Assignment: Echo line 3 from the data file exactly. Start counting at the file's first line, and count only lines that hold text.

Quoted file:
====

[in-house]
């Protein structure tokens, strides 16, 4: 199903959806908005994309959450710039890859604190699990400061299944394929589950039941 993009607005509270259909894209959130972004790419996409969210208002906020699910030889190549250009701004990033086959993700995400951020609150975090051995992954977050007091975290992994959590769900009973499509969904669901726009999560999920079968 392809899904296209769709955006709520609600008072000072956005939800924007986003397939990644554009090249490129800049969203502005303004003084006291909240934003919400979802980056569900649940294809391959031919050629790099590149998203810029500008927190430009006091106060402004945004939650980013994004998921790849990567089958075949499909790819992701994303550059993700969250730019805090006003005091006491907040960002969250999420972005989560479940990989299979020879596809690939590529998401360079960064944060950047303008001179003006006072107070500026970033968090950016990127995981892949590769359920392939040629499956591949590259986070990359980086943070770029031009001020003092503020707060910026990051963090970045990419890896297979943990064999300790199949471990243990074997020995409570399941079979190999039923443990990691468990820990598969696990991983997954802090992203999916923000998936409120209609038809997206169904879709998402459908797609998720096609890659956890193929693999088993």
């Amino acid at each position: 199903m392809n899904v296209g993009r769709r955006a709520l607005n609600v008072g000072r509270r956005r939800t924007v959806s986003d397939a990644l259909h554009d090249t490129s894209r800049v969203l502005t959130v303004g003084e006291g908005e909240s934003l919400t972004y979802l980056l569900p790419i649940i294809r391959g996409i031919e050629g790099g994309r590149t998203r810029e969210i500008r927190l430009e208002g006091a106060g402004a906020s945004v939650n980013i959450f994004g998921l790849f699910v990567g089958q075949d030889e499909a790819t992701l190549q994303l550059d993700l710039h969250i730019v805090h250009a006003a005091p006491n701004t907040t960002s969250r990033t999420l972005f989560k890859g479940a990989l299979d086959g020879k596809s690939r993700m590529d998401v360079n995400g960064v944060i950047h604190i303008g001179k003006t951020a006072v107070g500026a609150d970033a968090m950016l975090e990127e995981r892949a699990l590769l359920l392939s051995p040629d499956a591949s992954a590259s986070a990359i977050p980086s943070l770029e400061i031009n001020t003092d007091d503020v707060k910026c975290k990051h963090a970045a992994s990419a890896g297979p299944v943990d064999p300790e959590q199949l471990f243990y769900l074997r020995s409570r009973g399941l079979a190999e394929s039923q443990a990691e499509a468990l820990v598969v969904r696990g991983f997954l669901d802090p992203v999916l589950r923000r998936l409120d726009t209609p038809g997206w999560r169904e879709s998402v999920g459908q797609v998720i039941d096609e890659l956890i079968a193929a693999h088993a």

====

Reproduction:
């Amino acid at each position: 199903m392809n899904v296209g993009r769709r955006a709520l607005n609600v008072g000072r509270r956005r939800t924007v959806s986003d397939a990644l259909h554009d090249t490129s894209r800049v969203l502005t959130v303004g003084e006291g908005e909240s934003l919400t972004y979802l980056l569900p790419i649940i294809r391959g996409i031919e050629g790099g994309r590149t998203r810029e969210i500008r927190l430009e208002g006091a106060g402004a906020s945004v939650n980013i959450f994004g998921l790849f699910v990567g089958q075949d030889e499909a790819t992701l190549q994303l550059d993700l710039h969250i730019v805090h250009a006003a005091p006491n701004t907040t960002s969250r990033t999420l972005f989560k890859g479940a990989l299979d086959g020879k596809s690939r993700m590529d998401v360079n995400g960064v944060i950047h604190i303008g001179k003006t951020a006072v107070g500026a609150d970033a968090m950016l975090e990127e995981r892949a699990l590769l359920l392939s051995p040629d499956a591949s992954a590259s986070a990359i977050p980086s943070l770029e400061i031009n001020t003092d007091d503020v707060k910026c975290k990051h963090a970045a992994s990419a890896g297979p299944v943990d064999p300790e959590q199949l471990f243990y769900l074997r020995s409570r009973g399941l079979a190999e394929s039923q443990a990691e499509a468990l820990v598969v969904r696990g991983f997954l669901d802090p992203v999916l589950r923000r998936l409120d726009t209609p038809g997206w999560r169904e879709s998402v999920g459908q797609v998720i039941d096609e890659l956890i079968a193929a693999h088993a």